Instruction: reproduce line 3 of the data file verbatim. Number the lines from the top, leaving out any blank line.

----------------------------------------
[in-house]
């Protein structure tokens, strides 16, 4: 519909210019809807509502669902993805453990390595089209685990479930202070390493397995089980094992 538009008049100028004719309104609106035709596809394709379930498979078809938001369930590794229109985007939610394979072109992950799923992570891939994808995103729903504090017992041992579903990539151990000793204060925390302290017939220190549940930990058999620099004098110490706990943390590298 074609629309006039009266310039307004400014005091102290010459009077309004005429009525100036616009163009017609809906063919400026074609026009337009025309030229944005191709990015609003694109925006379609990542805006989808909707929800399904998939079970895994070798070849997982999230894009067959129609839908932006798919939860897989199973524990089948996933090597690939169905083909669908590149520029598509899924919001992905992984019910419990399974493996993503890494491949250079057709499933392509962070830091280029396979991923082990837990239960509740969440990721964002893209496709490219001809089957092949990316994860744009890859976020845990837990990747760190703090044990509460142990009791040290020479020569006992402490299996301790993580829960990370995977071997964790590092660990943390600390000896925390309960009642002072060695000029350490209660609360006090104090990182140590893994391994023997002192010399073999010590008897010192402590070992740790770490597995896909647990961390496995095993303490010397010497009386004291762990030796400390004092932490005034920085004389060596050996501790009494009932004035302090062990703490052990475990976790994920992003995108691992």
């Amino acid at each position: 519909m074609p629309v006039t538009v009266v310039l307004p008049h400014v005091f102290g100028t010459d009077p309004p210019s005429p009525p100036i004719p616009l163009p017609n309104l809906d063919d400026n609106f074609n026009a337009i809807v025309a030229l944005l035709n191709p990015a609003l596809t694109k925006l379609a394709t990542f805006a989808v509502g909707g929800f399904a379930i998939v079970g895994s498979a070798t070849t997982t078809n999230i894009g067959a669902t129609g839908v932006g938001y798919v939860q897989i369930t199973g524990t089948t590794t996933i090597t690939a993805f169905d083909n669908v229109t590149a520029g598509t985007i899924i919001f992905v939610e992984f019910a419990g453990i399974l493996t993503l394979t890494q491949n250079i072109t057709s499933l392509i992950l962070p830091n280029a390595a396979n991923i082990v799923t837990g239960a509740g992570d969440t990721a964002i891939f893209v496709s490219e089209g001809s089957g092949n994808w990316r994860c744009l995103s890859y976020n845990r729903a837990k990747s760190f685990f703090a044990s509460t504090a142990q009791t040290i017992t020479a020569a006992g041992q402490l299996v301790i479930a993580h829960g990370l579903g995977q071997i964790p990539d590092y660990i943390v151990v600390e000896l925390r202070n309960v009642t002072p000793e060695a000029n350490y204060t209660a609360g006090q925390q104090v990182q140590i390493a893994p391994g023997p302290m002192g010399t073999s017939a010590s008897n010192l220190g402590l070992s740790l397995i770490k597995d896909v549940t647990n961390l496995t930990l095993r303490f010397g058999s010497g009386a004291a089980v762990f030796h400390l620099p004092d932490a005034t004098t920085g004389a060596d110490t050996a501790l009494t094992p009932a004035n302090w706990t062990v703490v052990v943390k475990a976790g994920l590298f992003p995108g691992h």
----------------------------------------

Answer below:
């Amino acid at each position: 519909m074609p629309v006039t538009v009266v310039l307004p008049h400014v005091f102290g100028t010459d009077p309004p210019s005429p009525p100036i004719p616009l163009p017609n309104l809906d063919d400026n609106f074609n026009a337009i809807v025309a030229l944005l035709n191709p990015a609003l596809t694109k925006l379609a394709t990542f805006a989808v509502g909707g929800f399904a379930i998939v079970g895994s498979a070798t070849t997982t078809n999230i894009g067959a669902t129609g839908v932006g938001y798919v939860q897989i369930t199973g524990t089948t590794t996933i090597t690939a993805f169905d083909n669908v229109t590149a520029g598509t985007i899924i919001f992905v939610e992984f019910a419990g453990i399974l493996t993503l394979t890494q491949n250079i072109t057709s499933l392509i992950l962070p830091n280029a390595a396979n991923i082990v799923t837990g239960a509740g992570d969440t990721a964002i891939f893209v496709s490219e089209g001809s089957g092949n994808w990316r994860c744009l995103s890859y976020n845990r729903a837990k990747s760190f685990f703090a044990s509460t504090a142990q009791t040290i017992t020479a020569a006992g041992q402490l299996v301790i479930a993580h829960g990370l579903g995977q071997i964790p990539d590092y660990i943390v151990v600390e000896l925390r202070n309960v009642t002072p000793e060695a000029n350490y204060t209660a609360g006090q925390q104090v990182q140590i390493a893994p391994g023997p302290m002192g010399t073999s017939a010590s008897n010192l220190g402590l070992s740790l397995i770490k597995d896909v549940t647990n961390l496995t930990l095993r303490f010397g058999s010497g009386a004291a089980v762990f030796h400390l620099p004092d932490a005034t004098t920085g004389a060596d110490t050996a501790l009494t094992p009932a004035n302090w706990t062990v703490v052990v943390k475990a976790g994920l590298f992003p995108g691992h």